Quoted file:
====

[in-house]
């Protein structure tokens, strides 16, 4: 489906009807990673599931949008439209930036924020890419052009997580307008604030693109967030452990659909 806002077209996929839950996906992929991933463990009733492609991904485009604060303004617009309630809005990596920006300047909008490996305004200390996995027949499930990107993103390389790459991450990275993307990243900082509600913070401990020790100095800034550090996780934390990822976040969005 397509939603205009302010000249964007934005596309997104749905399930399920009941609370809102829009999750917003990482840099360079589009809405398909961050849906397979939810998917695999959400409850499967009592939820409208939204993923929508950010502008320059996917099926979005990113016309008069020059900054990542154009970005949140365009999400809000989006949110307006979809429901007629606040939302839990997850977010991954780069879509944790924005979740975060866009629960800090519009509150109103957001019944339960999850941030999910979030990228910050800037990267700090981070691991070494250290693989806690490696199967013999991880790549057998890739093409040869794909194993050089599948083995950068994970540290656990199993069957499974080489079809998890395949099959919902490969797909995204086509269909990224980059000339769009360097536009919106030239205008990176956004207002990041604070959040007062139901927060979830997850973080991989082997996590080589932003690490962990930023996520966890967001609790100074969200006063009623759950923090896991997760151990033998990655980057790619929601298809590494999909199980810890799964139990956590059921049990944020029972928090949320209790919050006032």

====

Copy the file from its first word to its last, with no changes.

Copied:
[in-house]
């Protein structure tokens, strides 16, 4: 489906009807990673599931949008439209930036924020890419052009997580307008604030693109967030452990659909 806002077209996929839950996906992929991933463990009733492609991904485009604060303004617009309630809005990596920006300047909008490996305004200390996995027949499930990107993103390389790459991450990275993307990243900082509600913070401990020790100095800034550090996780934390990822976040969005 397509939603205009302010000249964007934005596309997104749905399930399920009941609370809102829009999750917003990482840099360079589009809405398909961050849906397979939810998917695999959400409850499967009592939820409208939204993923929508950010502008320059996917099926979005990113016309008069020059900054990542154009970005949140365009999400809000989006949110307006979809429901007629606040939302839990997850977010991954780069879509944790924005979740975060866009629960800090519009509150109103957001019944339960999850941030999910979030990228910050800037990267700090981070691991070494250290693989806690490696199967013999991880790549057998890739093409040869794909194993050089599948083995950068994970540290656990199993069957499974080489079809998890395949099959919902490969797909995204086509269909990224980059000339769009360097536009919106030239205008990176956004207002990041604070959040007062139901927060979830997850973080991989082997996590080589932003690490962990930023996520966890967001609790100074969200006063009623759950923090896991997760151990033998990655980057790619929601298809590494999909199980810890799964139990956590059921049990944020029972928090949320209790919050006032």